Patients recruited to LateTIME constituted a high-risk cohort with depressed LV function that persisted several weeks following successful revascularization with stenting. Although retrospective analyses suggest that these patients may derive the most benefit from cell therapy in this setting1,6,14, no improvement in LV function was noted, even in the subgroup with the most depressed LVEF. LateTIME is the first BMC trial in MI to deliver a uniform number of cells to its cohort in a dose thought sufficient to modify LV function17. However, our results suggest that intracoronary BMC delivery at this later time period is not effective.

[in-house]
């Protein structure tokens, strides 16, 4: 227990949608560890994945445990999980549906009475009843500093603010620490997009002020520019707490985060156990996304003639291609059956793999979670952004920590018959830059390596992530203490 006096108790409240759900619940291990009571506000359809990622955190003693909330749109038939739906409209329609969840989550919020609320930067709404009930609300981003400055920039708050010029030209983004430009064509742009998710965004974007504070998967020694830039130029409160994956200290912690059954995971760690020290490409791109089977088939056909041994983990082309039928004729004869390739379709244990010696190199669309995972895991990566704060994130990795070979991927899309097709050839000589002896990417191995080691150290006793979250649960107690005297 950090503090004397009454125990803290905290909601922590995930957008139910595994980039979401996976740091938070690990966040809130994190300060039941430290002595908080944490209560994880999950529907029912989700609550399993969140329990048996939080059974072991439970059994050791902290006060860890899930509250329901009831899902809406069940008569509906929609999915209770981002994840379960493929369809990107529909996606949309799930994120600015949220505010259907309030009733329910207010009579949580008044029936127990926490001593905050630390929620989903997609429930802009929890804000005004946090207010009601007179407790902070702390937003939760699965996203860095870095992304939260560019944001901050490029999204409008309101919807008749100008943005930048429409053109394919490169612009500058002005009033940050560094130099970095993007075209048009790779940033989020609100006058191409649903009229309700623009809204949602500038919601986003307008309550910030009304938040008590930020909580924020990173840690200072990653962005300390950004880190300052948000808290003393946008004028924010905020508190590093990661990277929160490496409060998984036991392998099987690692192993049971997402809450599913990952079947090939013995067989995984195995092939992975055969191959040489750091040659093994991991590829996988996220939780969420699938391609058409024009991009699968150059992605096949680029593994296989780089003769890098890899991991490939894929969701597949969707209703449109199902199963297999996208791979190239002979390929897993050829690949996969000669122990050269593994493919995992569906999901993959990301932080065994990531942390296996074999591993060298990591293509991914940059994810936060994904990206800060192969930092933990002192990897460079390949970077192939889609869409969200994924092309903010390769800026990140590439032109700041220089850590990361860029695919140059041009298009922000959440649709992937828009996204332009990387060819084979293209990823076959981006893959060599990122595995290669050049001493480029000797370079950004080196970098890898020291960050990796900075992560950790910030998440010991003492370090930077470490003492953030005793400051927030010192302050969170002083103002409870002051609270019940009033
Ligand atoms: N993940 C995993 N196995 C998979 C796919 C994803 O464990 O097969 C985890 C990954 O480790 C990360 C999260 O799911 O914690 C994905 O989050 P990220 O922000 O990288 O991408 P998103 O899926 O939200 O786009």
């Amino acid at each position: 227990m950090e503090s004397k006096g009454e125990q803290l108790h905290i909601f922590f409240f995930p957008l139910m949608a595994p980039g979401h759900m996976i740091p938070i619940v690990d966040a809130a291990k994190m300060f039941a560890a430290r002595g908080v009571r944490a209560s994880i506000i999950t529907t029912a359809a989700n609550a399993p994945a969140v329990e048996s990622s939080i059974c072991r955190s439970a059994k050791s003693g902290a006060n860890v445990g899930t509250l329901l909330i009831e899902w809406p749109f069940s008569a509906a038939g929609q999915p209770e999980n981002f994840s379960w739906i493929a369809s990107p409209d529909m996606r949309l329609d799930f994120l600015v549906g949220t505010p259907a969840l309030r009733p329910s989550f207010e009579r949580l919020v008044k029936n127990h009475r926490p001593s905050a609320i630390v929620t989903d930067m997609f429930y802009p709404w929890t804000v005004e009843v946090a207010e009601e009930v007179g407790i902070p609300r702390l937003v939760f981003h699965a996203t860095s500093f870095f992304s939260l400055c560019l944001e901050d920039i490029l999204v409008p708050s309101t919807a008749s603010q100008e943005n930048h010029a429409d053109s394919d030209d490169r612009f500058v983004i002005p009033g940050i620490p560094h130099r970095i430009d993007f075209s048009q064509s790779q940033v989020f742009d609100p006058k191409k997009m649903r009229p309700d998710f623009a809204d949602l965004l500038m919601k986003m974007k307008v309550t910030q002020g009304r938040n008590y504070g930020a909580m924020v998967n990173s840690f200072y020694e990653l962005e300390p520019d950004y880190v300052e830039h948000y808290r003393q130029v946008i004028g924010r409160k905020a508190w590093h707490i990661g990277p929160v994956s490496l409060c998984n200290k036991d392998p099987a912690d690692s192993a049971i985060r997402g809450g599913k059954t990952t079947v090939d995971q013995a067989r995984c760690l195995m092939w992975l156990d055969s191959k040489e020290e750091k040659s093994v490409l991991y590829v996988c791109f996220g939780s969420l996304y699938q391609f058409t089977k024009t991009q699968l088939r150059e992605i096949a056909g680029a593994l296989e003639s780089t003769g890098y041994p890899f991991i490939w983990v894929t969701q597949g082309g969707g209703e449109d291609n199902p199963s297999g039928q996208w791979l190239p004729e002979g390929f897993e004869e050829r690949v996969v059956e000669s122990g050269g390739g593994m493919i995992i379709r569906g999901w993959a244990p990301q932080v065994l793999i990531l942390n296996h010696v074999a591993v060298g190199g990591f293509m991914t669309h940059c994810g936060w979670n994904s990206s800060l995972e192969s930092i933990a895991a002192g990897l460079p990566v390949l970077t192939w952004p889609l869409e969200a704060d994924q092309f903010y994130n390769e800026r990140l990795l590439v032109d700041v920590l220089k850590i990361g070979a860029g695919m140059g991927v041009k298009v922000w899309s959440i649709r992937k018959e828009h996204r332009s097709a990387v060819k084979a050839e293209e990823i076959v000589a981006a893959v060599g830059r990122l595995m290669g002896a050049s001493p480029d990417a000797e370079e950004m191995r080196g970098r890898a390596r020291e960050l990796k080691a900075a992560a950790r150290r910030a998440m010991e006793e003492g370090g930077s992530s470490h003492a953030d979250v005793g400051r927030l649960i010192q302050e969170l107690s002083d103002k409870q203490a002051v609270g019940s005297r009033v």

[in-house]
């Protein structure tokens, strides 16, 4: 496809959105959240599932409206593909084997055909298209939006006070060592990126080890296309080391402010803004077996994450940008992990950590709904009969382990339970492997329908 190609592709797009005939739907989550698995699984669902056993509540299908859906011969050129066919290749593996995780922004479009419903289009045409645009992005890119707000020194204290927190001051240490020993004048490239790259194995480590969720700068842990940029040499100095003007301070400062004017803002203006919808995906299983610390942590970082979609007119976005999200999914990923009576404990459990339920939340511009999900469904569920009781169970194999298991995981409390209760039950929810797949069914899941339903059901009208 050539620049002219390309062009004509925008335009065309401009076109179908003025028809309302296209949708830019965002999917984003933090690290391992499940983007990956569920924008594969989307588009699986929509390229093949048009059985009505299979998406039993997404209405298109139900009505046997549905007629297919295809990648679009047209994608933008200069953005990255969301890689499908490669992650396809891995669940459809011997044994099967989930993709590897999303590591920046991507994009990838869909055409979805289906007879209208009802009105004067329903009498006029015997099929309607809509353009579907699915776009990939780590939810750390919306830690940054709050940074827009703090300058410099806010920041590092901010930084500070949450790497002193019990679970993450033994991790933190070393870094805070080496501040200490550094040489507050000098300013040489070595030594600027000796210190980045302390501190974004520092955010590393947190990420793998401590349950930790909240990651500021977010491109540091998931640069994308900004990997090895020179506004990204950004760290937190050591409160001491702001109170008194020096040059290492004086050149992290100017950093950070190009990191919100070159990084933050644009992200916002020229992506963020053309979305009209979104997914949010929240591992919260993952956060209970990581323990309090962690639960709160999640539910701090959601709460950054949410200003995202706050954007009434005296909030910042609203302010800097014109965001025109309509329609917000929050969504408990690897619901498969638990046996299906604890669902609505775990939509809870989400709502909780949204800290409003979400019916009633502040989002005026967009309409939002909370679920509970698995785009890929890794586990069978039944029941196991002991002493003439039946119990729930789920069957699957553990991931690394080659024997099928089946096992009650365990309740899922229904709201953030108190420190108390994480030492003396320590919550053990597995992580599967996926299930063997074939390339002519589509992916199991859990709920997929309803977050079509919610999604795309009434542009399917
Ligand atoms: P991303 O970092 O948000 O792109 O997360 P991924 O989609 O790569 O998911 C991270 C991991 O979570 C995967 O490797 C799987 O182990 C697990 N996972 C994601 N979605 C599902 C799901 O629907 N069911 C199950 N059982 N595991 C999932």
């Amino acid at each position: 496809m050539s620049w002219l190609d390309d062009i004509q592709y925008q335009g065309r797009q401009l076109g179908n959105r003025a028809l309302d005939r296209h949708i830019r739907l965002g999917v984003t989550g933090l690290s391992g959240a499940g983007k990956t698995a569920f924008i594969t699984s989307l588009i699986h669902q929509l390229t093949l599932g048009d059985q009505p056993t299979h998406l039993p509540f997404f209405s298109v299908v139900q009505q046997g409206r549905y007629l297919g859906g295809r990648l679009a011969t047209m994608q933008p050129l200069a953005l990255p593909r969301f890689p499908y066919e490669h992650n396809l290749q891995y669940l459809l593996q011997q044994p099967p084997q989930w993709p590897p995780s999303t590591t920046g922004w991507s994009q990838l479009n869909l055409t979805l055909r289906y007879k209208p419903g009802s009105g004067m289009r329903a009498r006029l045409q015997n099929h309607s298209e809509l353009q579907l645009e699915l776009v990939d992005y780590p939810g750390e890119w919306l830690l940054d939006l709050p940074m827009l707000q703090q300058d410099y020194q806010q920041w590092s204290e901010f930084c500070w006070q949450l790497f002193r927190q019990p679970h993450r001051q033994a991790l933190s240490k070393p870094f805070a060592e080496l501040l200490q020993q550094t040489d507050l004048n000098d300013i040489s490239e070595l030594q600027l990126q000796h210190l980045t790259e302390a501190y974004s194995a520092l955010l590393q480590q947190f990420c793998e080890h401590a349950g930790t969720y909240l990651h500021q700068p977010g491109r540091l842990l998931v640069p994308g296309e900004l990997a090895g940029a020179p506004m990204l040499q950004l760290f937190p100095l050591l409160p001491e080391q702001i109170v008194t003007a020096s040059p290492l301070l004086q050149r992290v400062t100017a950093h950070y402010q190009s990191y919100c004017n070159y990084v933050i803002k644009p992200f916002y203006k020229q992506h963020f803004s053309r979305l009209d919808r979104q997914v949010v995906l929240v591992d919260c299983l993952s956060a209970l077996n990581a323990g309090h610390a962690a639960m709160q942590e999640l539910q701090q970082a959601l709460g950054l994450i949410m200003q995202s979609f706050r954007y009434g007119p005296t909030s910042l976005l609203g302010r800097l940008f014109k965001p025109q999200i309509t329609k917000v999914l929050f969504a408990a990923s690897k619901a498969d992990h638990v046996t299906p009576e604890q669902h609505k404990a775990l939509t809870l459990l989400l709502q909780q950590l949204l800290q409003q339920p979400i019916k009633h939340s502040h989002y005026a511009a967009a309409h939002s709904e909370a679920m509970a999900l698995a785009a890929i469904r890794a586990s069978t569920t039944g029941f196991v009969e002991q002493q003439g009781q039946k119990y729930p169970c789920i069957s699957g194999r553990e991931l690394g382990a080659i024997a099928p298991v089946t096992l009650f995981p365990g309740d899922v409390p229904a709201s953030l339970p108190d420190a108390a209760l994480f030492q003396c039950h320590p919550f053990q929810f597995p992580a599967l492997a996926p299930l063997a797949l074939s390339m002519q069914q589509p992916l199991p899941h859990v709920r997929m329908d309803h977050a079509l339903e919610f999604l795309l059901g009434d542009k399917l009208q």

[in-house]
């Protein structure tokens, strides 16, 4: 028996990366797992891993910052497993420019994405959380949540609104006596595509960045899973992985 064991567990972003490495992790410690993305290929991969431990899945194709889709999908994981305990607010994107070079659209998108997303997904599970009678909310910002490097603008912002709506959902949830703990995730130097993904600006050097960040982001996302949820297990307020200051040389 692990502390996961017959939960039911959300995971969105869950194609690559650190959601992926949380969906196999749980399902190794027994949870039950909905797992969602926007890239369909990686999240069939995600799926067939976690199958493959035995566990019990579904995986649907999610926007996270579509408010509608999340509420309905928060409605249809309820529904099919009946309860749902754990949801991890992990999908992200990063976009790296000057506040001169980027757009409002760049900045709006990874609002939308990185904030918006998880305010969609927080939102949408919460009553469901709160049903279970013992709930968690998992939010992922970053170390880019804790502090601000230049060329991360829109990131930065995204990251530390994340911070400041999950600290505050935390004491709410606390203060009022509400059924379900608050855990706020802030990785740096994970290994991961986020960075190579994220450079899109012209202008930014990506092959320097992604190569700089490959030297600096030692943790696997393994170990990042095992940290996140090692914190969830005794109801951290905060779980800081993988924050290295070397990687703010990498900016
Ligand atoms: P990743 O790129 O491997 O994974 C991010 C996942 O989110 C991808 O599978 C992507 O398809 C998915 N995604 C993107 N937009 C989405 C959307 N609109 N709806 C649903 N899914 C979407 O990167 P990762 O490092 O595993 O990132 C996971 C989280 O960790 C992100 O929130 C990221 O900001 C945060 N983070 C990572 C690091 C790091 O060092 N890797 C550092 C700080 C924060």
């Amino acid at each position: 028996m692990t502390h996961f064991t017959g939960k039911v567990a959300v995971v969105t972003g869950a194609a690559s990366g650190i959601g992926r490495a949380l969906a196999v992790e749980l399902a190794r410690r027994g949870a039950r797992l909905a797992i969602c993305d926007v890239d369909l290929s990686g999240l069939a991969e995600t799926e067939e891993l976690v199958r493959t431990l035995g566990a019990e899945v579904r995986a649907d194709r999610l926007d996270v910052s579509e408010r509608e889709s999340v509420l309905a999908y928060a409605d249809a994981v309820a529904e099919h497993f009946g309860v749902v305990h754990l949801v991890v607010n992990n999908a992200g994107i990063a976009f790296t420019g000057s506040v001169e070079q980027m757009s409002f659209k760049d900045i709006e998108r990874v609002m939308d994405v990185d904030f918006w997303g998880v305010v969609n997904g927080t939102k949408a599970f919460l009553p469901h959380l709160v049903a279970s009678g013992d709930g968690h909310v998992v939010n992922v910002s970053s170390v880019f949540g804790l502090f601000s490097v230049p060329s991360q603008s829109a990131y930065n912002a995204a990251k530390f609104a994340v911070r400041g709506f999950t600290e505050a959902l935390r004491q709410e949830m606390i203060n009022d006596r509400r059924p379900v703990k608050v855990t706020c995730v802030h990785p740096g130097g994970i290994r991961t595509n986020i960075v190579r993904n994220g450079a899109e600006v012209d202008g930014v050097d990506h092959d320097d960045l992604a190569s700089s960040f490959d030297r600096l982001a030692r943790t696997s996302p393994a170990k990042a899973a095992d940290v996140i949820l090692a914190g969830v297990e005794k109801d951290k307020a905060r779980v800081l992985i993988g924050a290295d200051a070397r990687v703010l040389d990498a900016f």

Timing of Cell Delivery Following Acute Myocardial Infarction

The vast majority of randomized cell therapy trials using BMCs in the setting of MI have delivered cells within the first seven days following STEMI14,610. The REPAIR-AMI trial1 observed, in a subgroup analysis, that the most favorable effects on LV function were observed with BMC delivery on day 5–7 post-MI. However, no trial has been specifically designed to identify the optimum time of cell delivery. LateTIME was designed to determine if delayed delivery of BMCs to patients following MI would be safe and effective in improving LV function.